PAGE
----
In a typical English working-class town, the juveniles have nothing more to do than hang around in gangs. One day, Alan Darcy, a highly motivated man with the same kind of youth experience,... See full summary »
Two twelve-year-old boys, Romeo and Gavin, undergo an extraordinary test of character and friendship when Morell, a naive but eccentric and dangerous stranger, comes between them. Morell ... See full summary »
Follows a gang of small time crooks in an English town. Malc is in danger of losing his girlfriend Kate if he doesn't spend more time at home and the gang leader Jumbo looks like he is ... See full summary »
Rock roadie, Le Donk, has lived, loved and learned. Along the way, he's lost a classy girlfriend but gained a sidekick, Scorz-Ayz-Ee. He sets out to make Scorz a star with a little help from the Artic Monkeys.
The year is 1990, the rave scene has just entered England. The sound of the Stone roses lurks toward Shaun and the gang. This means that Woody and Lol are living in a domestic bliss, they are happy again. But this year will see huge changes in everyone. This is the year 1990. This is England.
Lyra Mae Thomas,
Christmas 1988. Soulmates, woody and Lol find themselves in exile from each other and the gang. Trying to understand the definition 'growing up', Shaun begins a course at College, that quickly takes the wrong turn.
Originally from the Midlands, Jimmy is currently living in Glasgow eking out a living as a hapless petty crook. One day, he sees his old family and friends - including his older foster sister Carol, her boyfriend/his old buddy Charlie, Jimmy's ex-wife and Carol's best friend Shirley, and Jimmy's pre-teen daughter Marlene - on a television talk show, they baring their souls to a national audience. He has not seen any of them in years. Of note on the show, Shirley rejects the marriage proposal of her slightly awkward live-in boyfriend Dek. Jimmy sees her answer to Dek as a reason to head back to the Midlands to reunite with his past, especially with Shirley and Marlene. Dek, already humiliated, is less than thrilled to see Jimmy back in their lives. In the ensuing duel between Jimmy and Dek for Shirley and Marlene's affections, others get caught up in the crossfire. Meanwhile, three of Jimmy's equally hapless crook friends from Glasgow come looking for him, Jimmy who left them high and ...Written by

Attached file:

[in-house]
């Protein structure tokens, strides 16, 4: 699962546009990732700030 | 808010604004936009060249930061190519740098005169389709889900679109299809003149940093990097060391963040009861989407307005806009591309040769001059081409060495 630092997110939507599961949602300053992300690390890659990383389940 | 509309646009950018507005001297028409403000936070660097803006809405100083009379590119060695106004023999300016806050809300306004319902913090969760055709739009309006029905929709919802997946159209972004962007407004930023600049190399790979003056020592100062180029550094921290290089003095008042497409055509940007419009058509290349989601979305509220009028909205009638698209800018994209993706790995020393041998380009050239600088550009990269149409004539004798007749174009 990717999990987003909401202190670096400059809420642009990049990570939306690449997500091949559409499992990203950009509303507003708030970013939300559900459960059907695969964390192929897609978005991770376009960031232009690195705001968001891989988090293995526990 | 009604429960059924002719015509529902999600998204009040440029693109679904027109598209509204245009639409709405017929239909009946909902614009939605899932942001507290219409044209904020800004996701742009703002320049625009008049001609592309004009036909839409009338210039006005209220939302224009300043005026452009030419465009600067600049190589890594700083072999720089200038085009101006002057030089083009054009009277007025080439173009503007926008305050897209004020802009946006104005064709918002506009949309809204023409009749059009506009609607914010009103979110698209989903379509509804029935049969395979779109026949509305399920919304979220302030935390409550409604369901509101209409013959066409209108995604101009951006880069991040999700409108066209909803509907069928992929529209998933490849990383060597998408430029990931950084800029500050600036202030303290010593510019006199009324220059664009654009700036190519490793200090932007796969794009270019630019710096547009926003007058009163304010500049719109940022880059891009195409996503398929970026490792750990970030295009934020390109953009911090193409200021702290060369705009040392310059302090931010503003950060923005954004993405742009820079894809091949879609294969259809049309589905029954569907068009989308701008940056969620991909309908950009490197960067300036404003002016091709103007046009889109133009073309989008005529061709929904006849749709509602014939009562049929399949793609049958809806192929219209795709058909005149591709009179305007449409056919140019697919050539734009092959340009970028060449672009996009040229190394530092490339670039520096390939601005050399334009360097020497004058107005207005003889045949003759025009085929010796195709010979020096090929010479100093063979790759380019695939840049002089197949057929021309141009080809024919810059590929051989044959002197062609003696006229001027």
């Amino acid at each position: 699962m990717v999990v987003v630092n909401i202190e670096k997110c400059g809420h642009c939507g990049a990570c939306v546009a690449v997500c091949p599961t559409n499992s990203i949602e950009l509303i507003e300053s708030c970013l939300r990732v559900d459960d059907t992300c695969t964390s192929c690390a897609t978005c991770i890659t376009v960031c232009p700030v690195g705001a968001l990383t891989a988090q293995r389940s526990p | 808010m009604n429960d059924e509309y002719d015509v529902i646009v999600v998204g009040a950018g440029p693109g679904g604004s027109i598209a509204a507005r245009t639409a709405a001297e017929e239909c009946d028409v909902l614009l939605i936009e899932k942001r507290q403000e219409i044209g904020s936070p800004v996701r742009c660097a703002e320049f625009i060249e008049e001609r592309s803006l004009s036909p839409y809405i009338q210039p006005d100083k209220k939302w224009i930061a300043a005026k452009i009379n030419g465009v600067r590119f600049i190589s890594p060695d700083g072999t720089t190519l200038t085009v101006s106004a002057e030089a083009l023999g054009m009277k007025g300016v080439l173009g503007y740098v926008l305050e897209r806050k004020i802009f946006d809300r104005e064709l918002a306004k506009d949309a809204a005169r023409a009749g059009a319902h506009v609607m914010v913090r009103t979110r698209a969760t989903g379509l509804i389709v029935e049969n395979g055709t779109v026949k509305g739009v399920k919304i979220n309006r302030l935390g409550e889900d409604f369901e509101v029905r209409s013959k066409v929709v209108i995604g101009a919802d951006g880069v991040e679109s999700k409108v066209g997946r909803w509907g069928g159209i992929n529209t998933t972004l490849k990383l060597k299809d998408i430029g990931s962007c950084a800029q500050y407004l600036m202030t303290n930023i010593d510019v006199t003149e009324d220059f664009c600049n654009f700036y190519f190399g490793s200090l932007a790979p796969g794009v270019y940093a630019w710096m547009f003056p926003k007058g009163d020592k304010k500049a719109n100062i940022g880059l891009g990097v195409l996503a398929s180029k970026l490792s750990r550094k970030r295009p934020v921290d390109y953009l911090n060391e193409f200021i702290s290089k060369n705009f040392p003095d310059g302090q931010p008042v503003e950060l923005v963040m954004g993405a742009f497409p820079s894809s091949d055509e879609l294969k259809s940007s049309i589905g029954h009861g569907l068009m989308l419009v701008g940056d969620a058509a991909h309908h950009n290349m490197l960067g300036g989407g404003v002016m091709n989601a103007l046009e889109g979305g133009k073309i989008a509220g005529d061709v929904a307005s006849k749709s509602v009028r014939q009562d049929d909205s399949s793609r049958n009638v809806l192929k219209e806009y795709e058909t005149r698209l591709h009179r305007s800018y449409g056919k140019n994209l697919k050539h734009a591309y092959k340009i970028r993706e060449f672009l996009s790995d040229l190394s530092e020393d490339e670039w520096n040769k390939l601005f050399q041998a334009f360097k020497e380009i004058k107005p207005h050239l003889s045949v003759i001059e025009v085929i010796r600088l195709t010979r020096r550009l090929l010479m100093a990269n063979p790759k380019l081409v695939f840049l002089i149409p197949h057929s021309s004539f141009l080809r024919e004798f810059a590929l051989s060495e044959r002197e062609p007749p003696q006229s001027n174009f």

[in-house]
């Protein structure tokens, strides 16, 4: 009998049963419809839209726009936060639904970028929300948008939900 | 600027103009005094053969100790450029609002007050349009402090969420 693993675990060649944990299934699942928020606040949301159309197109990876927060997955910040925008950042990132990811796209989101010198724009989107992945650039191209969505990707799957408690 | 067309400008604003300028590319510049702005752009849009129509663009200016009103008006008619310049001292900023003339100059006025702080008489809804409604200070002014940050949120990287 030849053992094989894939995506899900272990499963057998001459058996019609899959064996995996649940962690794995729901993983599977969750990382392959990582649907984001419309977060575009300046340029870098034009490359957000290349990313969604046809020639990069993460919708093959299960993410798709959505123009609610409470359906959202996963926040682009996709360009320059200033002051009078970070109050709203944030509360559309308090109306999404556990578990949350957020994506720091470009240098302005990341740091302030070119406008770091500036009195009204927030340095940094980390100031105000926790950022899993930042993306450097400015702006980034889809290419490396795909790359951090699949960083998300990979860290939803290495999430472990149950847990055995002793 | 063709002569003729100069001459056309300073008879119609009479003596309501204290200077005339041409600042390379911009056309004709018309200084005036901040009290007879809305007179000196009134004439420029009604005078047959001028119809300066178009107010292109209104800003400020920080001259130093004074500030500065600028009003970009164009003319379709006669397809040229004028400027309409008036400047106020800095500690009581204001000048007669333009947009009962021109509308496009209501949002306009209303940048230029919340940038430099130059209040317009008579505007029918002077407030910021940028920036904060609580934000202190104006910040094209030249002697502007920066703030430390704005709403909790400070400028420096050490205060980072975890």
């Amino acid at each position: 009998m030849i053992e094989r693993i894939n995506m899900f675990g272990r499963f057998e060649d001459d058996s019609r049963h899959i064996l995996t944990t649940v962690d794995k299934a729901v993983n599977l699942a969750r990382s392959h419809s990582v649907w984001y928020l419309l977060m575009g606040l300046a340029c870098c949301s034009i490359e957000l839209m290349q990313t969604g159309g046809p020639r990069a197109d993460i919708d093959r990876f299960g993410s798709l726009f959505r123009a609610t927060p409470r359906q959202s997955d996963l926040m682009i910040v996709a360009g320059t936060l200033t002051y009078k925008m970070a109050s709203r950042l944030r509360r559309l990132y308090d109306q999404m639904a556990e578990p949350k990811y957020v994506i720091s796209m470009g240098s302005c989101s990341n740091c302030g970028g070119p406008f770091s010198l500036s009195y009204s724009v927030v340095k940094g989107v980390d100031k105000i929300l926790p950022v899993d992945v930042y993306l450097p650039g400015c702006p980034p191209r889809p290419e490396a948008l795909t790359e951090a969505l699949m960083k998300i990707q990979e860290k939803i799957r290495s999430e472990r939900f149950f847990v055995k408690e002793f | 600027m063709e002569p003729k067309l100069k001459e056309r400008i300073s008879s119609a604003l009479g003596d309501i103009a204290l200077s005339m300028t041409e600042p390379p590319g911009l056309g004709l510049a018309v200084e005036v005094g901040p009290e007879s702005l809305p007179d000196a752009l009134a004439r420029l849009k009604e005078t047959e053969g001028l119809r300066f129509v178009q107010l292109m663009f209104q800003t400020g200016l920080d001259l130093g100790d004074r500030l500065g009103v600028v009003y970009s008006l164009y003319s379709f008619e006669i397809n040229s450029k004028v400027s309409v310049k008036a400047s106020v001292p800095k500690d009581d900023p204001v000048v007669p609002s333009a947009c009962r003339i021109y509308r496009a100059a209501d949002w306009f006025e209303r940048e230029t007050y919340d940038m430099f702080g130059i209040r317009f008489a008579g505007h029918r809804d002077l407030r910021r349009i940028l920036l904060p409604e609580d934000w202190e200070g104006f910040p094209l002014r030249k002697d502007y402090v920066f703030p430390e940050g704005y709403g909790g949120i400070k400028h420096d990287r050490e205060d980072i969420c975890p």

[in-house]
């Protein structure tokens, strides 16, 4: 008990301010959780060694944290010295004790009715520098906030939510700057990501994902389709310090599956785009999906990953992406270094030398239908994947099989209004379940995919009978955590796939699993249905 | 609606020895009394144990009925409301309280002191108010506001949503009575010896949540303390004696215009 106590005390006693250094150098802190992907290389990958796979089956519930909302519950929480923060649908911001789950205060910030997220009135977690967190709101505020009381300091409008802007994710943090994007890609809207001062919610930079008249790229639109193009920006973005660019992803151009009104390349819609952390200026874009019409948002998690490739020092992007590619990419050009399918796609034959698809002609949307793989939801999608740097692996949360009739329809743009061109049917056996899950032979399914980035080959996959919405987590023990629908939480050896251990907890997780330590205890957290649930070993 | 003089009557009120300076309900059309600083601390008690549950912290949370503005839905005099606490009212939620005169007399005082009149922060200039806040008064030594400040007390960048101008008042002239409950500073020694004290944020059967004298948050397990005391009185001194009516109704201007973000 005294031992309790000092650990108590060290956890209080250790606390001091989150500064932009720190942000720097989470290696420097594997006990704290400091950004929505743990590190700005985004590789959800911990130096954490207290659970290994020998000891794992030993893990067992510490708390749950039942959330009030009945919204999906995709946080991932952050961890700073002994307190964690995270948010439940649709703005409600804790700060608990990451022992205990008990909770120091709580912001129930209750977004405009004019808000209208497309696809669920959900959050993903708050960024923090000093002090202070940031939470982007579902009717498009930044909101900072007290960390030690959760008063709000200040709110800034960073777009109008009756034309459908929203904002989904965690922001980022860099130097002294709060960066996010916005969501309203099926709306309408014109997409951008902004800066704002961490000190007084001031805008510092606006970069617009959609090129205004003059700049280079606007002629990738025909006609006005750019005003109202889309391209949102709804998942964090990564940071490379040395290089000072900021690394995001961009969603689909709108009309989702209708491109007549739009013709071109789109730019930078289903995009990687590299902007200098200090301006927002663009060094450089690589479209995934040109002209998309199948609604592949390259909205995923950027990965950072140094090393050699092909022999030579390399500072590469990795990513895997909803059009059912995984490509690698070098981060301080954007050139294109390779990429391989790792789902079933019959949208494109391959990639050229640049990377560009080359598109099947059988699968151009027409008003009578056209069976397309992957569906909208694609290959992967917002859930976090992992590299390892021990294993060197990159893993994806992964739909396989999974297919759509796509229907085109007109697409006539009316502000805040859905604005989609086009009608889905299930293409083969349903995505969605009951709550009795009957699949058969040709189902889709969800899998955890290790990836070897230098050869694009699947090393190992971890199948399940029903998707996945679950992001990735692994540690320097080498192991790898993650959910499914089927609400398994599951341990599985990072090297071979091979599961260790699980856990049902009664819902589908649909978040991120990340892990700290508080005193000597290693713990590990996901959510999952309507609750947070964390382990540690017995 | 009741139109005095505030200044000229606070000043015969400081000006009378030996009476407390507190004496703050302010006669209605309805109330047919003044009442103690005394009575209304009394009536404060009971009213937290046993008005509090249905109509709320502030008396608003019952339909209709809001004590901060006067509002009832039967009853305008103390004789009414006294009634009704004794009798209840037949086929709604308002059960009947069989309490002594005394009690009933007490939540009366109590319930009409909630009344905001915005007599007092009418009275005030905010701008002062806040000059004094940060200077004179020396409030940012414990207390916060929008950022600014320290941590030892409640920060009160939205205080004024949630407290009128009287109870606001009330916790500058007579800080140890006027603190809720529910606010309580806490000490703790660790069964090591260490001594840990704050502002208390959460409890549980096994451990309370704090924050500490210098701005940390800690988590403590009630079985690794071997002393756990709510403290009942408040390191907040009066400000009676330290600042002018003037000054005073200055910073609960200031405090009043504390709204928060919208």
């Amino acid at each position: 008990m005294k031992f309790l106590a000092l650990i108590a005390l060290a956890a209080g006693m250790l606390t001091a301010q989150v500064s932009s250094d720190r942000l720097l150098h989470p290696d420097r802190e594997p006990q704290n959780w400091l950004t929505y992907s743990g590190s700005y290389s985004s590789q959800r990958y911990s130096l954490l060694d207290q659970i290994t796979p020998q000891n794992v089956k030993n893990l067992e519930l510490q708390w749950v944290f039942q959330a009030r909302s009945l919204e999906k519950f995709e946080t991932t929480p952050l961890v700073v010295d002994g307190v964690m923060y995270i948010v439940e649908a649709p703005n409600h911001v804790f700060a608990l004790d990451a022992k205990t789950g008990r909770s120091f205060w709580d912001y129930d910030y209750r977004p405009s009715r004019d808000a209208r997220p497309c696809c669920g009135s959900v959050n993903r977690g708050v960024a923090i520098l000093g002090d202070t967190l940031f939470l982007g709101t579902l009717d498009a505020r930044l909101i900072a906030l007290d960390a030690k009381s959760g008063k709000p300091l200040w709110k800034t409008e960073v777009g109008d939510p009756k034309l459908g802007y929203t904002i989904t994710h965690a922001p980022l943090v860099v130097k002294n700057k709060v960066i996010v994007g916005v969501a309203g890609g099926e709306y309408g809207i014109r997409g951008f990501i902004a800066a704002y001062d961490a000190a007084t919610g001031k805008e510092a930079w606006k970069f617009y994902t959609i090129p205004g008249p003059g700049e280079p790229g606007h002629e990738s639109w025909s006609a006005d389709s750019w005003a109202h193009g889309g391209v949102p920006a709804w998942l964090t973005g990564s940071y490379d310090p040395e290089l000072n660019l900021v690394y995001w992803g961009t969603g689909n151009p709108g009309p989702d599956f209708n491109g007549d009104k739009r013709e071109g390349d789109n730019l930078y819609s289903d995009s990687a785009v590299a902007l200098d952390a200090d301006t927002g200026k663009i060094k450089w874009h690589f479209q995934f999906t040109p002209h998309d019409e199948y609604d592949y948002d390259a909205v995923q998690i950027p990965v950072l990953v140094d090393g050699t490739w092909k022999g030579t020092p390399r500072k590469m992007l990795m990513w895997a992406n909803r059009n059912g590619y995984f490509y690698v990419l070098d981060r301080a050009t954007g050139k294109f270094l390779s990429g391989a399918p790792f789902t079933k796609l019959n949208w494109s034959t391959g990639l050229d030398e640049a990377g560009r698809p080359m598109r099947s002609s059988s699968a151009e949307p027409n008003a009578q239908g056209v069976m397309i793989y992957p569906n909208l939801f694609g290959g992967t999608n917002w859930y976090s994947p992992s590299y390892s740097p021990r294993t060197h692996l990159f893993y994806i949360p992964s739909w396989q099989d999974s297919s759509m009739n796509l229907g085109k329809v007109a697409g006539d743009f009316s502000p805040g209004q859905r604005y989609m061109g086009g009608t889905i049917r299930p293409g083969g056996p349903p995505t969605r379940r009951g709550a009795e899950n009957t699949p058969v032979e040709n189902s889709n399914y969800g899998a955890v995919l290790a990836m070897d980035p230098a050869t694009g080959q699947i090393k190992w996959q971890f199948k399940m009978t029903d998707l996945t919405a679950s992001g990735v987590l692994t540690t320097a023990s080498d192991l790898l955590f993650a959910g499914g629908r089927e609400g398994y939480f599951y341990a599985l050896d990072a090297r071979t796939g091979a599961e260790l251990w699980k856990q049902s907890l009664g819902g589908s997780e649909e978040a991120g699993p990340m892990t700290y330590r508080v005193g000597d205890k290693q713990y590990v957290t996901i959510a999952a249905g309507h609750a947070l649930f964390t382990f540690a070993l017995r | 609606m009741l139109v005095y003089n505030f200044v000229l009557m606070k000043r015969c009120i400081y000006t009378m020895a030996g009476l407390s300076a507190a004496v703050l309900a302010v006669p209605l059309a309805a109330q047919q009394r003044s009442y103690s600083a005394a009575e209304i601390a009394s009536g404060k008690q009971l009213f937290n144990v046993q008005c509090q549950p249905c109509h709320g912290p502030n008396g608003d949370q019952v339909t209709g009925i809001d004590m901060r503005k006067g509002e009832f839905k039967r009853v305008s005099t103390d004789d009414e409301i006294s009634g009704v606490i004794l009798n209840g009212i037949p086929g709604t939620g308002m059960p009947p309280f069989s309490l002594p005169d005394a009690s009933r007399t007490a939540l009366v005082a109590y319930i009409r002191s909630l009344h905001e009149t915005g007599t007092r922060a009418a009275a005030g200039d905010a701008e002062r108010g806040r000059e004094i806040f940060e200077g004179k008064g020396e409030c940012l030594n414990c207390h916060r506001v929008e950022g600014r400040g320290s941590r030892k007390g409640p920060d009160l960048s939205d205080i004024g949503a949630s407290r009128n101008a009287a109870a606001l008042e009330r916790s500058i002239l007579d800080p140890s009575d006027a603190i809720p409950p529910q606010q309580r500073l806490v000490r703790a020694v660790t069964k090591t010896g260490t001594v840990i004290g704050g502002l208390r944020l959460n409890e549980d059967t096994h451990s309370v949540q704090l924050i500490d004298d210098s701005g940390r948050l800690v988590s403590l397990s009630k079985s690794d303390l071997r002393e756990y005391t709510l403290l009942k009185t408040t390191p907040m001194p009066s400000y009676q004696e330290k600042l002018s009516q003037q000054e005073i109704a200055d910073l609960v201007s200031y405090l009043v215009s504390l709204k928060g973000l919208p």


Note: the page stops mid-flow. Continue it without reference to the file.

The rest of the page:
When Dek (Rhys Ifans) finds out that Jimmy (Robert Carlyle) is back in town, he proclaims to Carol: "He's only your foster brother! He could have Hannibal Lecter's DNA for all we know!" Rhys Ifans went on to portray Grutas, Hannibal Lecter's nemesis, in Hannibal Rising (2007). See more »
I'm nothing like Jimmy.
Jimmy left. You're leaving. What's the difference?
I don't want to go.
See more »
Special thanks to ... the People of Carlton and Gedling, Nottingham ... See more »
Written by Larry Brown and Steve Cropper
Used by kind permission of Rondor Music London Ltd. on behalf of Irving Music Inc.
Performed by Wendy Rene
By Arrangement with Warner Special Products/Warner Strategic Marketing UK See more »
Firstly, let me say how much I like Shane Meadow's work (particularly 'A Room For Romeo Brass'). However 'Once Upon a Time in The Midlands' is, in my opinion, his weakest work to date. That's not to say it isn't a good film, it is, but somewhere along the line the Meadow's formula went wrong. It smacks of too much development, something Meadows complained about himself, almost as if Film Four wanted to bottle the distinctive spirit of his earlier work, mass produce it and sell it to the widest audience possible. The characters end up as caricatures and whereas previous Meadows films examined the wonderful humanity and quiet dignity inherent in everyday life this one ends up in danger of being patronising to its subjects. The title and tag line are great but I wonder if they weren't thought up before the actual story and at the expense of the film. I personally found the Western elements a little superfluous, the deluge of famous faces distracting (what on Earth are Reeves and Mortimer doing as clowns?!), and the Glasgow gangsters subplot unnecessary. Once these elements fall by the wayside however, as they do in the second half, the film settles down into telling a decent little story. The central love triangle comes to the fore and we actually begin to connect with the characters. All the performances are good but special mention must go to young Finn Atkins who is outstanding. If this is your first taste of Meadows then don't be put off, just know that there are better films in his back catelogue than this. The 2 disc DVD is worth investing in though as the extras include Shane's World and a really nice documentary on the film's promotional tour.
6 of 7 people found this review helpful.
Was this review helpful to you?
| Report this